In simple terms hyperthermia is overheating. It’s where the body absorbs more heat than it is able to expend. The most common cause of hyperthermia is heat stroke, which results from excessive exposure to heat, or a combination of heat and humidity. 

This is why wet bulb temperature is so important, because above the wet bulb threshold (generally understood to be around 35 degrees celsius) the temperature of the human body will continue to rise. The effects on the body are extreme: initial symptoms include heavy sweating, rapid breathing, and a fast pulse. This can then progress to nausea, vomiting, headaches, low blood pressure and dizziness. If the condition continues the dropping blood pressure may cause seizures, unconsciousness, organ failure and eventually death.

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New lower threshold for dangerous wet bulb temperature?

Traditionally, it’s been accepted that the fatal wet bulb temperature threshold is around 35 degrees celsius, however recent studies suggest that the threshold may actually be lower.  A 2022 study, published in the Journal of Applied Physiology, showed that the wet bulb temperature is actually considerably lower - at around 31.5 degrees celsius, even for healthy subjects.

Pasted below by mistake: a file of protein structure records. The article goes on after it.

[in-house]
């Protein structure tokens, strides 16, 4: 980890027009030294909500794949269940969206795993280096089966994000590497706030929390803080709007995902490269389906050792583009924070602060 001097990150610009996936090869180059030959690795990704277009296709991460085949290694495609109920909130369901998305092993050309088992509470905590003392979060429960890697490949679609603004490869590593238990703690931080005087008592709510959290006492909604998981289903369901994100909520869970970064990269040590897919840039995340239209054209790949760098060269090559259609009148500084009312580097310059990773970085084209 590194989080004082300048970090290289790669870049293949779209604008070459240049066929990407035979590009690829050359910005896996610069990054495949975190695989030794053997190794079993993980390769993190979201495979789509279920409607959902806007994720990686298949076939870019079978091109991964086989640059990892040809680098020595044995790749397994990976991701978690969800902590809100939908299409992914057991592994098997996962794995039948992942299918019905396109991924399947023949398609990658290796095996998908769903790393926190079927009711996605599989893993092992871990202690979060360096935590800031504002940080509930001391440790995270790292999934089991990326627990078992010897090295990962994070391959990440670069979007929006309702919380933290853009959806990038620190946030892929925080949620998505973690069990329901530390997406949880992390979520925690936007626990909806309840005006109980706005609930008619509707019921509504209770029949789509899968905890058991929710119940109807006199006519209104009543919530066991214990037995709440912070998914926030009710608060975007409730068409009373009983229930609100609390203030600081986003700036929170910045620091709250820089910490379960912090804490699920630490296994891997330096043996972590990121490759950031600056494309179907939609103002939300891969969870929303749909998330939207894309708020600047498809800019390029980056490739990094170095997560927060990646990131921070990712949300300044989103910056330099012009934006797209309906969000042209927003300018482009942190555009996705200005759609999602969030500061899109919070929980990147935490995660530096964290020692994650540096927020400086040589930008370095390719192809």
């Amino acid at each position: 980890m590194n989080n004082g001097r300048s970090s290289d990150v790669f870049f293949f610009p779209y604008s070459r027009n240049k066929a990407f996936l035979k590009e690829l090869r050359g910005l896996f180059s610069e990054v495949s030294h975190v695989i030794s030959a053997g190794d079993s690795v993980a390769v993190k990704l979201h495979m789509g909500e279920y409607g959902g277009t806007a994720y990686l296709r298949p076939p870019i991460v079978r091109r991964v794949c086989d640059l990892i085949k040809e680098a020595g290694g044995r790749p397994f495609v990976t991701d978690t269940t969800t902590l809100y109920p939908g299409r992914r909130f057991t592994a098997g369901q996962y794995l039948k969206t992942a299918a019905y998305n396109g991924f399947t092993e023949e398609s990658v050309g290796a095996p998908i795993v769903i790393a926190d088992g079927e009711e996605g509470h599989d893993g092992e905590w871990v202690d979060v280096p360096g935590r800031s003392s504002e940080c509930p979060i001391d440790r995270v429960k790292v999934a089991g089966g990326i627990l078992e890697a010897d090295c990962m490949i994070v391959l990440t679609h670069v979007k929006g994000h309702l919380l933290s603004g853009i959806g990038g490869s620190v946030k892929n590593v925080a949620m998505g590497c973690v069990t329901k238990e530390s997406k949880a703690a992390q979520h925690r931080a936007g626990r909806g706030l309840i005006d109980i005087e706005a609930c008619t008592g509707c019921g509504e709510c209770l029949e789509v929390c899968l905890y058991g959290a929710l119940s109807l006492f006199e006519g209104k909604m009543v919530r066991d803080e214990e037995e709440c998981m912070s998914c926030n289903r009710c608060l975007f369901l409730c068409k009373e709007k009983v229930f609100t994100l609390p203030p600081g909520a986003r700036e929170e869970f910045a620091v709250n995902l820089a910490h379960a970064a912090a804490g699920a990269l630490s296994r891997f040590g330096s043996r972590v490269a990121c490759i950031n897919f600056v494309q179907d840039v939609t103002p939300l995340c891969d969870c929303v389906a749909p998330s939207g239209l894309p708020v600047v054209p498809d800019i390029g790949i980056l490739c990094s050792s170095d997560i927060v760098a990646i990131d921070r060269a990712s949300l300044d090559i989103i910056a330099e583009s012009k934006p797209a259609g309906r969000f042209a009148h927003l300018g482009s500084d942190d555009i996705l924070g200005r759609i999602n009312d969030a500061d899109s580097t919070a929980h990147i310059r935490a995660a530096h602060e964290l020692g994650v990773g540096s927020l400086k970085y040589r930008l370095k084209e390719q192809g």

👉 The United States National Weather Service considers wet bulb temperatures of 31 degrees celsius to be an “extreme danger”.

Who is most at risk from a high wet bulb temperature?

Those who are most vulnerable to high wet bulb temperatures are the elderly, those who work outdoors, and those with underlying health conditions. 

This is because the elderly have a reduced ability to self regulate their internal body temperature and are more likely to suffer from disease or to take medication which can complicate the situation. 

Those working outdoors are at an increased risk due to their direct exposure to heat and their inability to escape the conditions. Additionally, even though hyperthermia can occur without any exertion required, physical exertion can speed up the process and makes the condition more likely.